IBM introduces the first personal computer in 1981. It is quickly imitated by competitors who exploit the vulnerability of the IBM open system. Clones and look-alikes appear all over the place. The first IBM PC with it's Intel 8088 microprocessor chip had only 64K of RAM and no hard disk. The operating system developed by Microsoft was PC DOS or MS-DOS -an open architecture which allowed other PC manufacturers to build machines which worked with the same operating system. This marks the beginning of personal computers and their subsequent proliferation.
Sony introduces the MAVICA still video camera. The acronym stood for magnetic still video camera.
1983 IBM introduces the PC XT. It had more expansion slots (from 5 to 8) and an on-board 10 megabyte hard drive. It ran at 4.77 MHz.
1984 Apple computer which was founded by Steve Wozniak and Steven Jobs in 1977 produces it's first Macintosh. The 128K Mac had no internal hard disk, no expansion slots and only 128K of memory. It's Motarola MC 68000 chip was named after the 68 000 transistors it contained.
1986 Apple computer produces it's first Laser Writer
1987 Commodore introduces the Amiga which has many features similar to the Macintosh but at a significantly lower price.
Apple Computer released the Mac II which was capable of displaying 16,7 million colours.
Motarola releases it's MC 68030 chip which more than quadruples (325 000 transistors) the capacity of the 68 000 chip released in 1982.
1988 Matrix produces a slide generator, which meant that images produced on the computer could be output to slides.
Barneyscan produces the first digital desktop slide scanner for 35mm transparencies.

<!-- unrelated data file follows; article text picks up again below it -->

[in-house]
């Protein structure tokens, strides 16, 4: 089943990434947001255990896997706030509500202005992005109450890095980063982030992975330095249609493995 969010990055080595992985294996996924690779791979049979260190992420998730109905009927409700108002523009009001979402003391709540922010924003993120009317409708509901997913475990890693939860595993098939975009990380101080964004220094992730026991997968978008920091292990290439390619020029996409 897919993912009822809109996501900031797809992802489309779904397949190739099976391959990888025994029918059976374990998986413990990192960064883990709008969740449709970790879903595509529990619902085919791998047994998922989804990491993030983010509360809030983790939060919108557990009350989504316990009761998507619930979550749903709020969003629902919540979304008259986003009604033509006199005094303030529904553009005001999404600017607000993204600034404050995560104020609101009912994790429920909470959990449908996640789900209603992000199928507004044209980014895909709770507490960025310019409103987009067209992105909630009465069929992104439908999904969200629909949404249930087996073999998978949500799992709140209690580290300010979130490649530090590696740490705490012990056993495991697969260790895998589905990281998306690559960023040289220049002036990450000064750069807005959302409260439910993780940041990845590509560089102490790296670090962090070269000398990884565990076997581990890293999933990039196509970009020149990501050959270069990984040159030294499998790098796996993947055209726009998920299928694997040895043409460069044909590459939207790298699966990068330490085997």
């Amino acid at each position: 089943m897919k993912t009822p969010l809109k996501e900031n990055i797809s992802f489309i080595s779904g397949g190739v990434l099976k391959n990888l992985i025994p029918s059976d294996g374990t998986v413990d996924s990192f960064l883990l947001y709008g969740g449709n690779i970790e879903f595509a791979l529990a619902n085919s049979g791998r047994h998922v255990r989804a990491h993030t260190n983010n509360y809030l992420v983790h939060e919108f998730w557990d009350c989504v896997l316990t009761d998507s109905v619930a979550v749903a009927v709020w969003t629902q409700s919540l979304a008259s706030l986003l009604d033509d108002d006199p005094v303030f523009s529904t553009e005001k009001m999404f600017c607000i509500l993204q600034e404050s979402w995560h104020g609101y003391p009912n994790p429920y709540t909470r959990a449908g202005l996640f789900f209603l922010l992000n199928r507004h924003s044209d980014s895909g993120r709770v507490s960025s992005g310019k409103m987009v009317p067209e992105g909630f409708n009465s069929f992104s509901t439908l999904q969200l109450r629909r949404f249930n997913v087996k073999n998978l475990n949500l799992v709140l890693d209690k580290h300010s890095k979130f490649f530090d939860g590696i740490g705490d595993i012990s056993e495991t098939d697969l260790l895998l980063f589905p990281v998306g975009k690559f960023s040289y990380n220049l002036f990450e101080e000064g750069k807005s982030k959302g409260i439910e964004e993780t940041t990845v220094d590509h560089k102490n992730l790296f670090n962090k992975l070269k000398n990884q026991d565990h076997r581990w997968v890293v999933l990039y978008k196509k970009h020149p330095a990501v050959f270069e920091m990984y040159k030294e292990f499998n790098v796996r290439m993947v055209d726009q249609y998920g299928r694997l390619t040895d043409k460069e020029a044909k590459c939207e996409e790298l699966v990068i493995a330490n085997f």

Kodak make the first successful continuous tone print from a digital file. The print was 4x5" in size.
Comstock , one of the largest photo stock-agencies in the U.S, release a C.D. ROM that contained 441 eight bit monochrome images , saved in the TIFF file format for the Macintosh.
1989 Voyager 2 transmits digital images of Neptune over a distance close to 2.5 billion miles.
The JPEG standard for Image compression was adopted.
The Internet has grown from 213 Computers in 1981 to 80 000.
1990 William Gates of Microsoft Corporation began to purchase the electronic distribution rights to well known paintings and photographs (Mitchell p.81 quotes an article by G.Pascal Zachary: \0xD3Gates Quietly bids for Electronic rights to Works of Art\0xD3 in the Wall Street Journal, December 19, 1990, B1)
The Dycam, the first digital camera was introduced by a Californian company who called it a \0xD2 image capture peripheral\0xD3. It's resolution was lower than most still video cameras and it only captured in grayscale monochrome. It became available at less than a thousand dollars and was able to store 32 separate images in internal memory chips.(Aaland, 23)
Toshiba released it's Memory Card Camera the same year. It offered capacity for 12 colour images of 400 000 pixels each on a special memory card. It could shoot four images per second and weighed only two pounds.
Kodak created special digital backs to fit the Nikon F3 camera. One unit was designed for colour and another for monochrome. The monochrome unit was rated at 1. 3 million pixels.
The U.S. Government drops Federal financial sponsorship of the Internet.
Parallelling world events such as the 1990 Gulf War , university sponsored computer simulations play out real -world political dramas on the Internet stage> These computer simulations started in the Middle East Politics Classes at Melbourne University and connected with foreign relations classes at the University of Texas and Macquarie University in Australia. In this simulation the participants managed to talk Saddam Hussein into leaving Kuwait without going to war.
Motarola releases it's MC 68040 chip which quadruples the 325 000 transistors capacity of the 68 030 chip released in 1987. The MC 68040 chip contains 1.2 million transistors in an area of less than 2.5cm square.
1991 The Internet which had grown from 213 Computers in 1981 to 80 000 in 1989 is up to 313 000 connections by October 1990 and only three months later it has grown by another 63 000 connections (the equivalent of an annual increase of 80%). One year later that figure jumped to 727 000 computers connected to the net.